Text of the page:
Sitting on the floor of my daughter’s vacation room, I look through the glass door up at the nest. It is tucked into the balcony rafters. Mama bird has just returned to her babies.
I feel a kinship with mama bird, seeing as I am here this week with my three youngest chickadees. It’s a different vacation dynamic than years gone by.
The last time we were in this space, our unit was divided into a boys’ side and a girls’ side. There were eight of us. Someone got sick.
This year we are four females until Papa bird joins us. Each has her own space. Mine is on a pull-out sofa. Some years that is how it goes. I wanted my older girls to have their own rooms.
It’s kind to have a getaway gifted by the in-laws in the midst of this transitional summer. The change of scenery is doing us good, even if it’s only a different space to eat and sleep and watch Cartoon Network.
For me it’s also doing yoga on my travel mat, reading books, and journaling. It’s laughing with the girls at episodes of Teen Titans and Gumball and crying alone during Inside Out and A Wrinkle in Time.
It’s going for walks in the heat and playing miniature golf on a course where the young man behind the counter taking our money recognizes us from years ago when he was younger and his family came to our house for dinner that time.
We are not far.
Just like that mama bird who swoops down and away whenever I try to sneak out onto the balcony for a closer look, I swoop out and away to my own balcony to read or write. I swoop out for walks.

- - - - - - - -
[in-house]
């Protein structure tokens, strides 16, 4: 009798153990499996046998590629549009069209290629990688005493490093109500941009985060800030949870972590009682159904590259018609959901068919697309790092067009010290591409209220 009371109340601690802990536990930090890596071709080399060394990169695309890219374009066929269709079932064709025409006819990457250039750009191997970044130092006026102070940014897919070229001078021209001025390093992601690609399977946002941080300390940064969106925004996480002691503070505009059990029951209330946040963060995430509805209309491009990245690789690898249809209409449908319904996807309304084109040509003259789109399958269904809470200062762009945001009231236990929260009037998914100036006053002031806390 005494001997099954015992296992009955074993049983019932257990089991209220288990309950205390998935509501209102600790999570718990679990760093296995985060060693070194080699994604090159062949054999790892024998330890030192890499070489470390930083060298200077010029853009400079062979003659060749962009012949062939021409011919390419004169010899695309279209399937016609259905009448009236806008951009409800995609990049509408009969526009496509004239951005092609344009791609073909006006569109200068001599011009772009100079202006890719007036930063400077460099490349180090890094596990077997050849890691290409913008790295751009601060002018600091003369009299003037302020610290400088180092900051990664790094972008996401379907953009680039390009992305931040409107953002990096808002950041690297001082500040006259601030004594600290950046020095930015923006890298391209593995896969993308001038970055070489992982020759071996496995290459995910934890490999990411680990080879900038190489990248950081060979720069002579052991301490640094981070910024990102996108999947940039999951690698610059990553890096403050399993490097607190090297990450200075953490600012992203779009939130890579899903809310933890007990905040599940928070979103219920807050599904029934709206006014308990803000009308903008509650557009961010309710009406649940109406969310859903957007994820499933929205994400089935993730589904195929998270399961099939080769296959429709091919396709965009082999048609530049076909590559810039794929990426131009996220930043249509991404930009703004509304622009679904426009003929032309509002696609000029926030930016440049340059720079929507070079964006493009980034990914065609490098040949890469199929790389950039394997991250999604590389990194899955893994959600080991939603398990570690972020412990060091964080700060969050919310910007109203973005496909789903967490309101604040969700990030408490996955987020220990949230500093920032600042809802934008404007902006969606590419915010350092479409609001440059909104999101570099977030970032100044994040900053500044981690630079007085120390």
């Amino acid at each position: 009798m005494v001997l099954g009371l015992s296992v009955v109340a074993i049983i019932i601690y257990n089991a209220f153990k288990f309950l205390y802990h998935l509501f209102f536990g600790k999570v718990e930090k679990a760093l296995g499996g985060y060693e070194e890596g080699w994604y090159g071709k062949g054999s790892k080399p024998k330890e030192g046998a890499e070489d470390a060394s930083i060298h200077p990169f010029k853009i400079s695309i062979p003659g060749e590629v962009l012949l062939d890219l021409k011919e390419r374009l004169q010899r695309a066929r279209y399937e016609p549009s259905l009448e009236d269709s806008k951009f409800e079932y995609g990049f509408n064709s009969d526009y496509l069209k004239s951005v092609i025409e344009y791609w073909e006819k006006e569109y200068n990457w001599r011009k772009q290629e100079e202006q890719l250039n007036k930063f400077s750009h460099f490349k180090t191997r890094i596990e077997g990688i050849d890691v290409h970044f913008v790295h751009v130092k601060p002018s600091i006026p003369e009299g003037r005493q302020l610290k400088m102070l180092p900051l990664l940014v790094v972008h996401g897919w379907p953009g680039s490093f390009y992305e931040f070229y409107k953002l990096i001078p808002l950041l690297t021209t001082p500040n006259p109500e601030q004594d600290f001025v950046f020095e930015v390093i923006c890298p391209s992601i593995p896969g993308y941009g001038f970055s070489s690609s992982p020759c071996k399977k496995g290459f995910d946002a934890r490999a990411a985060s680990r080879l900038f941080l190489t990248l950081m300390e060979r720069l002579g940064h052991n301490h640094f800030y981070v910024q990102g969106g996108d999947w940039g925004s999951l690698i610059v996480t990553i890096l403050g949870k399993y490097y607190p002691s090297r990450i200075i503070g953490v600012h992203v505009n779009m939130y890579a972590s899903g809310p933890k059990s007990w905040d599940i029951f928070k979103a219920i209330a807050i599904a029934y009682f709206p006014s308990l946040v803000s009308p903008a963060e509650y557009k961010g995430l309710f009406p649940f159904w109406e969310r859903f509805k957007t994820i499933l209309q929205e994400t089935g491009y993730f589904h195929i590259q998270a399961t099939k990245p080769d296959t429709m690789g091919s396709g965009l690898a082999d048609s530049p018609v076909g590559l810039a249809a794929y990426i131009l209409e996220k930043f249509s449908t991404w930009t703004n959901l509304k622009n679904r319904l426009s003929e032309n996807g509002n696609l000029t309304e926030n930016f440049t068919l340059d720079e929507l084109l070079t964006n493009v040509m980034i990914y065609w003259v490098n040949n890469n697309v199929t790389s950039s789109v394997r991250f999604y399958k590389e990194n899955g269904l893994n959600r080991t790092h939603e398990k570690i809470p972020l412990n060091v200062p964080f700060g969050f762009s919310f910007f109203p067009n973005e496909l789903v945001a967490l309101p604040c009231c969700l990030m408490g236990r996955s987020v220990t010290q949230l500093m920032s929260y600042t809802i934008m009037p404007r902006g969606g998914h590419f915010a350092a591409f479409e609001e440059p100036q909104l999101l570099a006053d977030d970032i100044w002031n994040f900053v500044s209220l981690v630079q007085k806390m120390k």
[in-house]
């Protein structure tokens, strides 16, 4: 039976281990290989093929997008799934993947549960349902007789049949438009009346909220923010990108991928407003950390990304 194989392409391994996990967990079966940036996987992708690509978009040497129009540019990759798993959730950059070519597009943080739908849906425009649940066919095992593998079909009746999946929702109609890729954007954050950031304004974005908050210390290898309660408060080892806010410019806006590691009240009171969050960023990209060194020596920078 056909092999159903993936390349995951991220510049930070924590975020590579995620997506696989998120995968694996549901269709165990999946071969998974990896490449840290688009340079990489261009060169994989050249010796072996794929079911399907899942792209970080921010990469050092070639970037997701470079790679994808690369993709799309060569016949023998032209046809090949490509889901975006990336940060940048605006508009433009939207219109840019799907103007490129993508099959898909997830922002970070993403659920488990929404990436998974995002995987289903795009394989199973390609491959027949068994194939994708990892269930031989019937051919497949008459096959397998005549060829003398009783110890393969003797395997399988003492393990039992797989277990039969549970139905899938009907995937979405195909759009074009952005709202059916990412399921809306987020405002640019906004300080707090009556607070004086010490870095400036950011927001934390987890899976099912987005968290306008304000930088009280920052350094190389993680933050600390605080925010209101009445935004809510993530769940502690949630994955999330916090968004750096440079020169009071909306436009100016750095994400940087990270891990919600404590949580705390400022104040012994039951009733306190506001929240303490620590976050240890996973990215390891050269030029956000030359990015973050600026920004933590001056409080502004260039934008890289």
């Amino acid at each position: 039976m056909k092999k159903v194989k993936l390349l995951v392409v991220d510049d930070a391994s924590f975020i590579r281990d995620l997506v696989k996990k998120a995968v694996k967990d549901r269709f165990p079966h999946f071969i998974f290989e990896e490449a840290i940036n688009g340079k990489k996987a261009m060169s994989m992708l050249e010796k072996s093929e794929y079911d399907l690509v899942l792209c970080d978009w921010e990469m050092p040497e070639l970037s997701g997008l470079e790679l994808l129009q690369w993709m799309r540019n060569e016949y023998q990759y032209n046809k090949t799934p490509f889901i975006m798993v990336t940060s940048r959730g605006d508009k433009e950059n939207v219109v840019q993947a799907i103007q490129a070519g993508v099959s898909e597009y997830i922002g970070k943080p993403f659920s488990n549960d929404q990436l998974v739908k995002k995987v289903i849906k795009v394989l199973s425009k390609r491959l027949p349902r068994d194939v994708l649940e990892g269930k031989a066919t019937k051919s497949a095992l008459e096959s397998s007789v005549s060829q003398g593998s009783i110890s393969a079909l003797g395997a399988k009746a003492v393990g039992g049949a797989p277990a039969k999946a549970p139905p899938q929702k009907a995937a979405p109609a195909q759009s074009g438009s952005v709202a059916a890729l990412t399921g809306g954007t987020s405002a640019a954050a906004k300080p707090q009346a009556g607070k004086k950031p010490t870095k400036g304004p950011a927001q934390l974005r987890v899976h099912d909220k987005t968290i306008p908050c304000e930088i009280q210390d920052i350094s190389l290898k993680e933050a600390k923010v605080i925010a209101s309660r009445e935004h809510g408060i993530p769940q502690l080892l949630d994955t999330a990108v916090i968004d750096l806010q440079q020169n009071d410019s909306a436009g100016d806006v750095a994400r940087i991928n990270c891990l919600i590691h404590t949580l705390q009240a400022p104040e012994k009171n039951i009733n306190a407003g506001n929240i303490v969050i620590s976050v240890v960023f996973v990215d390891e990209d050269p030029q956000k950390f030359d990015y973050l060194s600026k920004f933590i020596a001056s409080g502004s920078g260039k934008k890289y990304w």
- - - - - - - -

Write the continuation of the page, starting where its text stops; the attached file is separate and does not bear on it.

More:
I always return, just like her.
Unlike her, my babies are old enough to swoop out on their own, as well. Little Mae took her own walk last evening. My teenage daughter steps out regularly for moments of self-care.
Teen sons are each off on their own adventure this month, instead of on vacation with the family. That is how seasons shift and change.
Maybe that is what continues to draw me to the floor of this room looking out of the window and up at a bird nest. Grounding. Remembering all of my birds when they were contained.
I always ask first.
May I go look at the bird?
Usually the answer is affirmative, unless I have been particularly annoying or grievous. Then I just wait a bit and ask again.
Mama has hopped out of the nest and is perched on the ledge. Her eyes peer around, scoping out the territory. I refrain from opening the door or making a sudden movement.
Instead I sit and bless her. I listen to her song through the window and marvel at her role in the world. She is enough just being a bird.
She does not have to compete with or compare herself to other birds. She is enough moving back and forth from her own nest minding her own business.
Enough. Just like these words.
Just like me.